Friday, September 13, 2019

writing / reading


Yesterday I had a discussion with a friend who remarked that radio allowed him to “use his imagination”—a familiar assertion which I continue to question: I’ve published an article arguing that radio depends upon the power of voices—disembodied voices—not upon our ability to “imagine” an image. My friend went on to suggest that the same thing happens when we read a book. His argument relied heavily on the notion of the “individual.” “In a sense,” he said, “we all read different books when we individually read a book: we all have individual histories, and we bring that history to our experience of reading.” I think this is true to a degree but not to a very significant degree. If it were true that our individual histories entered powerfully into our experience of reading, Madison Avenue would have great difficulty persuading vast numbers of people that it is telling the truth, and it is one of the calamities of our culture that people often believe media-generated things which, if they consulted their individual histories, they would know to be untrue. What happens is not that there is the book and there is ourselves as individuals and they are in a relationship: what happens is that we enter the field of language. Language generates a world in which it is the primary event—in which it postulates reality. The power of rhetoric is that it creates an area which depends upon its own contexts, its own connections. Though we may respond to a book about fathers with thoughts about our own father or a book about mothers with thoughts about our mother, that is not the primary thing that is happening to us. What is happening is that we are being pulled into a world that is deeply and essentially NOT this world—and we enter into it happily in order to escape what is precisely our “individuality.” All rhetoric is fiction: all reading is empathy and escape. That the world of reading may bring us to the perception of the possibility of a deeper, more generous world than the one we live in is certainly true, though it is also true that it may bring us into a world of lies and distortions. But both these worlds are fictions. What I am suggesting is the notion of writing as a “spell,” as “spelling,” rather than a neutral presenter of its contents. Christianity, with its belief in “another world,” a world in which we will continue to live even after our deaths, has a tangled relationship to writing, as Saint Augustine perceived in the sixth book of his Confessions when he confronted Saint Ambrose reading with his eyes alone: “Who durst intrude on one so intent?” Saint Ambrose was not affirming his individuality through reading; he was losing it through reading. He was, at that moment, “not of this world.”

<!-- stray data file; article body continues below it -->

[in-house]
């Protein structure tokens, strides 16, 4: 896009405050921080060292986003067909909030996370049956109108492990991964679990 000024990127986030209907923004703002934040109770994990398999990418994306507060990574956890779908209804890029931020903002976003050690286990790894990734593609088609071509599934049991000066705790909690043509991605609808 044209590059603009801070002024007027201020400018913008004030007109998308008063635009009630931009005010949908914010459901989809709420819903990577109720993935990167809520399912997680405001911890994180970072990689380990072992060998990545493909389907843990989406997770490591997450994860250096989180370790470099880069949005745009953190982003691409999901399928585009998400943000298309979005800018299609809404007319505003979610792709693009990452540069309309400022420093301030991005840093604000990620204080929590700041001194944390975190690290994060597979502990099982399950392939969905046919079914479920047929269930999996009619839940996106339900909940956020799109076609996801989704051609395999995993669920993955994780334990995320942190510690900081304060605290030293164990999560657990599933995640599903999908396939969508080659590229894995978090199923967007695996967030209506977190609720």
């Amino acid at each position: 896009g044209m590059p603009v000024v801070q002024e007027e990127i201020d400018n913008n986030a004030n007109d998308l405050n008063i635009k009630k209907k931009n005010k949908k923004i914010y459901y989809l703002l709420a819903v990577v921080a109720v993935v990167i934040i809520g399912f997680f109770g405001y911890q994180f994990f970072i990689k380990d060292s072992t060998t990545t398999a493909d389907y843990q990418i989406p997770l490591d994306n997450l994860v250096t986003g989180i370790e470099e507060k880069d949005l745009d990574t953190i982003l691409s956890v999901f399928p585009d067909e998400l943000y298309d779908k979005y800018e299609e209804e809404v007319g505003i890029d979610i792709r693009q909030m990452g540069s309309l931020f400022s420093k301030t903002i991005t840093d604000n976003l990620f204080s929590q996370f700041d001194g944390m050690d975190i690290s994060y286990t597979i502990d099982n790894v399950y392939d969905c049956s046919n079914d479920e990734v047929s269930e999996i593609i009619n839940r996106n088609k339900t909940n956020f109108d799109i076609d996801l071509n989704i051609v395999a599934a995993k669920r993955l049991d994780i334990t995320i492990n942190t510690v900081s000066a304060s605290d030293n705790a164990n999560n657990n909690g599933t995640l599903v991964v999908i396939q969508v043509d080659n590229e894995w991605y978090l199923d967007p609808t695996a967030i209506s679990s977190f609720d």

~~ Jack Foley




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